Kano just released a new version of its Raspberry Pi-based portable computer kit with a touch screen. It’s a kit that has everything to build your own portable computer with a touch screen display with easy to understand instructions that also teach you about how computers work. It takes less than minutes to build the kit and the included micro SD card has the operating system and several educational apps pre-installed. You can learn about coding, using the command line, and more. It’s a great way to learn more about computers and coding. You can get the Kano Computer Kit Touch at the Kano website for US$279.99.
NASA’s Mars rovers are amazing and so very cool, which is why it’s awesome the Jet Propulsion Laboratory (JPL) released open source plans so you can build your own. The plans show you how to build a scaled down version of the Curiosity rover with off the shelf parts. You’ll need a Raspberry Pi for the rover’s brain, some mechanical skills, and a lot of spare time. JPL says you should plan on spending at least 200 hours on the project, plus the parts will cost about US$2,500. It’s worth it because in the end you’ll have your own rover and you can modify it any way you like.
Andrew Orr and Dave Hamilton join Jeff Gamet to discuss why you may—or may not—want to install iOS 12 public beta, plus the dive into Jeff’s plan to make his own cloud file server with a Raspberry Pi.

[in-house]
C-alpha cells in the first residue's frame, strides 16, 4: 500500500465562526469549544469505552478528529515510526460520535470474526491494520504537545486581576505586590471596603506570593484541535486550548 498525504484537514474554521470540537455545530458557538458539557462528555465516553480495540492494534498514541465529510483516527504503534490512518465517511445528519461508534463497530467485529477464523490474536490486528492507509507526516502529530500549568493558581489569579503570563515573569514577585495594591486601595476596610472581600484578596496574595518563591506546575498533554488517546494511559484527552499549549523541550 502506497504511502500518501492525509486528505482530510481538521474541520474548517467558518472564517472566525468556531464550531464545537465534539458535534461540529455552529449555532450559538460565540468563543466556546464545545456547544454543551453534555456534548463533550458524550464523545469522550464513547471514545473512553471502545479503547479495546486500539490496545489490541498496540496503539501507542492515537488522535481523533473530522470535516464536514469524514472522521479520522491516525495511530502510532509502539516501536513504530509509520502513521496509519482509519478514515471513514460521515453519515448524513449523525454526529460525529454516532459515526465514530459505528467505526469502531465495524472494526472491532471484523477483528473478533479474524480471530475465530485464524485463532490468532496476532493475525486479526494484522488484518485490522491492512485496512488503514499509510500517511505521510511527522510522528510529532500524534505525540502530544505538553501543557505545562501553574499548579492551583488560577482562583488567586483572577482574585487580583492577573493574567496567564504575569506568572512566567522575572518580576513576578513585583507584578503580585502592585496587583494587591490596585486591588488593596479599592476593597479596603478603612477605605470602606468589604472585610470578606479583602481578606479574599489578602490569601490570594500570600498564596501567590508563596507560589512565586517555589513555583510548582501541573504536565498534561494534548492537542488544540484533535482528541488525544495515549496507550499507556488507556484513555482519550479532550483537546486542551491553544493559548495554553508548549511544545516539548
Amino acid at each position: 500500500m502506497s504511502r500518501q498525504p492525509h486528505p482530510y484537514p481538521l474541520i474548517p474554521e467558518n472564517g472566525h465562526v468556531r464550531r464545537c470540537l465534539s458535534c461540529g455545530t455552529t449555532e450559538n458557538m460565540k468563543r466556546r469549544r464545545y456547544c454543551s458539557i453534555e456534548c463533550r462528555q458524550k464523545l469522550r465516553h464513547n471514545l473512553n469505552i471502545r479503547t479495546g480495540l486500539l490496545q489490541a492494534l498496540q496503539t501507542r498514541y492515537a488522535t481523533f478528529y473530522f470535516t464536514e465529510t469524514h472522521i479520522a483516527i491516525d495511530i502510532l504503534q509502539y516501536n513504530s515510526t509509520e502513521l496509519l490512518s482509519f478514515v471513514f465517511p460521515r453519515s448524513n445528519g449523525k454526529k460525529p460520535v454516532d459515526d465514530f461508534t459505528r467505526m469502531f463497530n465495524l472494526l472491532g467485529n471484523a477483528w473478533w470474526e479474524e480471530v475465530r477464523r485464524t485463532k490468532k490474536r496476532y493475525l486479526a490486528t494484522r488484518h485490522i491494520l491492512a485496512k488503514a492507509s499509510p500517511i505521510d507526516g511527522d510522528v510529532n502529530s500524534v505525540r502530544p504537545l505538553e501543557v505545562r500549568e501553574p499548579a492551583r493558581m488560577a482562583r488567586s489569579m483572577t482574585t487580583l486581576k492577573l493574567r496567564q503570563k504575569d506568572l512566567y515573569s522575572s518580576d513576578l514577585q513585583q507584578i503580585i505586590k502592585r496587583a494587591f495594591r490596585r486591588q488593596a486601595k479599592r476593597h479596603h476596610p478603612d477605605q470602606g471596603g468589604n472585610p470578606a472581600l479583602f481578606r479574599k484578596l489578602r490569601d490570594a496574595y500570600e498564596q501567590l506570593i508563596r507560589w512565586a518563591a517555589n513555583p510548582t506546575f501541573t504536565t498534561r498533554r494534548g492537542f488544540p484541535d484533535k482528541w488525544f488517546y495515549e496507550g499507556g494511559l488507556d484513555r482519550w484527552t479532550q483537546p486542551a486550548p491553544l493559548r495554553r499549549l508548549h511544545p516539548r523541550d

LAS VEGAS – Kano makes computers and coding accessable to all ages with their built-it-yourself computer kits and easy to learn coding platform. They show Jeff Gamet their product lineup at CES 2018.
Jeff Butts joins Jeff while Bryan is out of town to share macOS High Sierra experiences so far, talk about the state of Apple Watch apps, plus nerd out on Arduino and Raspberry Pi.
Apple has quietly made a change that could unlock the doors to HomeKit and help it become the standard for controlling HomeKit devices you built.
LEGO and the Raspberry Pi are both awesome, and combined to make a working classic Mac? Totally brilliant. That’s what Jannis Hermanns did with a Raspberry Pi Zero, an e-paper display, and NES Mac software. His little LEGO Mac even has Wi-Fi, which hadn’t been invented when Apple introduced the computer in 1984. Sadly, there is a Dremel tool involved to make it all come together, but the end result looks great—and at about $100 for all the parts costs a lot less that the original Macintosh.
The team behind the super affordable Raspberry Pi computer platform has been working on their own desktop environment called PIXEL, and now it’s available for the Mac. PIXEL is built on Debian, so it’s a fully bootable system, and includes everything you need to be productive, the Chromium web browser, and more. They designed it so you can pop it on a USB flash drive or DVD and run it from there. PIXEL is still in an experimental stage, so don’t rely on it as your primary OS. It’s a free download at the Raspberry Pi website.